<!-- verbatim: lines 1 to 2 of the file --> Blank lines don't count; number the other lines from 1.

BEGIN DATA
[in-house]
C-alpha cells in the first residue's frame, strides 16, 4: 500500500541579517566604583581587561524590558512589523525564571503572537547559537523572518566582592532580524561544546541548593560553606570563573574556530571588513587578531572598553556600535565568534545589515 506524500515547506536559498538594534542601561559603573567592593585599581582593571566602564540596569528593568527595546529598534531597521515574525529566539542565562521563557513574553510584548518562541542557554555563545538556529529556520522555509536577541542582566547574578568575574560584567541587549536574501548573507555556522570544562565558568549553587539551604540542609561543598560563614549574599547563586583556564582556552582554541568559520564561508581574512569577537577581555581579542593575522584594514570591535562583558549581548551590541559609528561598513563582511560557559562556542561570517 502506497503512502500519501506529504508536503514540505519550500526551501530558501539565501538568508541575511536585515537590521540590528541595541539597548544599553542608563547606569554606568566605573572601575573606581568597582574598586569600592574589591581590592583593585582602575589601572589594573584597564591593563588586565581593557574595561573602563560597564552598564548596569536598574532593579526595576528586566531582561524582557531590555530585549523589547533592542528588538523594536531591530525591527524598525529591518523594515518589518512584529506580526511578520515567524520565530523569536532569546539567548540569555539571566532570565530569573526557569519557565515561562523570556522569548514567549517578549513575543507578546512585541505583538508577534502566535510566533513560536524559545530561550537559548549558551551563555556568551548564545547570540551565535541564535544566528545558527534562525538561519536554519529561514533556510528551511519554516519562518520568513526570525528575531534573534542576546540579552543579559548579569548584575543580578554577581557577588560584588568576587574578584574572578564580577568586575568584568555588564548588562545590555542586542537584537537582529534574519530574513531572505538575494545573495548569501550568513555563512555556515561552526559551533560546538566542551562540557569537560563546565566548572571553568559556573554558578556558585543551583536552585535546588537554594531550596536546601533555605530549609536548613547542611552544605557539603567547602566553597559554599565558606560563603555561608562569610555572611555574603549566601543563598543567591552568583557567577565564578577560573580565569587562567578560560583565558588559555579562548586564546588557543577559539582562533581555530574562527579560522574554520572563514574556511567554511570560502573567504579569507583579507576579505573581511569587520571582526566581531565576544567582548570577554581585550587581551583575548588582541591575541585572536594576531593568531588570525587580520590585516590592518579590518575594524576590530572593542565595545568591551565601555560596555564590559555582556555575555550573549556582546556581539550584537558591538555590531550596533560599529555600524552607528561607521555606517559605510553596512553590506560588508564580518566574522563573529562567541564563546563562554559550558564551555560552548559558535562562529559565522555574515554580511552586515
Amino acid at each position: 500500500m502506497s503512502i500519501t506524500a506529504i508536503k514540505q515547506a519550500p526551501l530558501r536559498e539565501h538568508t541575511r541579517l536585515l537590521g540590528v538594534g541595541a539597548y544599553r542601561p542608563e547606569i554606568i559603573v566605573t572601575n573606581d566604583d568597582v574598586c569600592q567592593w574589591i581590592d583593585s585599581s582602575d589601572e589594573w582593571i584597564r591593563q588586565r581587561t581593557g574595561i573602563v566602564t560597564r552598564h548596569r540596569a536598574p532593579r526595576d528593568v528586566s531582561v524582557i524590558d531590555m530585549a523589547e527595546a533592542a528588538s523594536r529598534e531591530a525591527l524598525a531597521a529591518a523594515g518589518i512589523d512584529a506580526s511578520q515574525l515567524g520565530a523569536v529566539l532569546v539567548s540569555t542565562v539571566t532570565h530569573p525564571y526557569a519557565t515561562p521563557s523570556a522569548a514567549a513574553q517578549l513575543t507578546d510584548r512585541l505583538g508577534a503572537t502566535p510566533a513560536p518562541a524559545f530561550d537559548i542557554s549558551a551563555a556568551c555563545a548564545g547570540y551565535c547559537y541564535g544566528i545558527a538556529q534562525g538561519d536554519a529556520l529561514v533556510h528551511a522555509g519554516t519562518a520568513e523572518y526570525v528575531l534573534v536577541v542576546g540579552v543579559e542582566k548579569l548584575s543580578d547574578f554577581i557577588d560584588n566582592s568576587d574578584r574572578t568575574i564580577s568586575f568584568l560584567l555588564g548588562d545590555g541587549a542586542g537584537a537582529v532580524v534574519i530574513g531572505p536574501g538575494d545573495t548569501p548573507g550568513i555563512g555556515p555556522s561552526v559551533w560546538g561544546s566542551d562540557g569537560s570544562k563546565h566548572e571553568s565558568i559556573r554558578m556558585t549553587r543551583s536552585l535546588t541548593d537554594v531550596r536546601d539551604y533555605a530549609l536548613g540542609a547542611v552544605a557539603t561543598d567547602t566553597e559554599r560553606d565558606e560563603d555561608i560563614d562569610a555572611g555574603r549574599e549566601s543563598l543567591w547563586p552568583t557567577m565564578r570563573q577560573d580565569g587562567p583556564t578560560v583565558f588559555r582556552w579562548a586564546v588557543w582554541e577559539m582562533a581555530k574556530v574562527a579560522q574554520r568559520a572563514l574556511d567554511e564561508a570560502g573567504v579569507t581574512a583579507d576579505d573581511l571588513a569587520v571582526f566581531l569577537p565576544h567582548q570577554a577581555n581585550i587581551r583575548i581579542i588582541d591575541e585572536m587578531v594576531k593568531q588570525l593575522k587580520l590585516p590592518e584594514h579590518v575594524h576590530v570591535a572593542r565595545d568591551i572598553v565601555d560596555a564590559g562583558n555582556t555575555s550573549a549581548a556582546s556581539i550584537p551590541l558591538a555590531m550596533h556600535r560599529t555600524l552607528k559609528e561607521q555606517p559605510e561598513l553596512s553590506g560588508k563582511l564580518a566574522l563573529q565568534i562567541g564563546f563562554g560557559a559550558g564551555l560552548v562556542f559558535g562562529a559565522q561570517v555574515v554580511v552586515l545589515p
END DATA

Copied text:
[in-house]
C-alpha cells in the first residue's frame, strides 16, 4: 500500500541579517566604583581587561524590558512589523525564571503572537547559537523572518566582592532580524561544546541548593560553606570563573574556530571588513587578531572598553556600535565568534545589515 506524500515547506536559498538594534542601561559603573567592593585599581582593571566602564540596569528593568527595546529598534531597521515574525529566539542565562521563557513574553510584548518562541542557554555563545538556529529556520522555509536577541542582566547574578568575574560584567541587549536574501548573507555556522570544562565558568549553587539551604540542609561543598560563614549574599547563586583556564582556552582554541568559520564561508581574512569577537577581555581579542593575522584594514570591535562583558549581548551590541559609528561598513563582511560557559562556542561570517 502506497503512502500519501506529504508536503514540505519550500526551501530558501539565501538568508541575511536585515537590521540590528541595541539597548544599553542608563547606569554606568566605573572601575573606581568597582574598586569600592574589591581590592583593585582602575589601572589594573584597564591593563588586565581593557574595561573602563560597564552598564548596569536598574532593579526595576528586566531582561524582557531590555530585549523589547533592542528588538523594536531591530525591527524598525529591518523594515518589518512584529506580526511578520515567524520565530523569536532569546539567548540569555539571566532570565530569573526557569519557565515561562523570556522569548514567549517578549513575543507578546512585541505583538508577534502566535510566533513560536524559545530561550537559548549558551551563555556568551548564545547570540551565535541564535544566528545558527534562525538561519536554519529561514533556510528551511519554516519562518520568513526570525528575531534573534542576546540579552543579559548579569548584575543580578554577581557577588560584588568576587574578584574572578564580577568586575568584568555588564548588562545590555542586542537584537537582529534574519530574513531572505538575494545573495548569501550568513555563512555556515561552526559551533560546538566542551562540557569537560563546565566548572571553568559556573554558578556558585543551583536552585535546588537554594531550596536546601533555605530549609536548613547542611552544605557539603567547602566553597559554599565558606560563603555561608562569610555572611555574603549566601543563598543567591552568583557567577565564578577560573580565569587562567578560560583565558588559555579562548586564546588557543577559539582562533581555530574562527579560522574554520572563514574556511567554511570560502573567504579569507583579507576579505573581511569587520571582526566581531565576544567582548570577554581585550587581551583575548588582541591575541585572536594576531593568531588570525587580520590585516590592518579590518575594524576590530572593542565595545568591551565601555560596555564590559555582556555575555550573549556582546556581539550584537558591538555590531550596533560599529555600524552607528561607521555606517559605510553596512553590506560588508564580518566574522563573529562567541564563546563562554559550558564551555560552548559558535562562529559565522555574515554580511552586515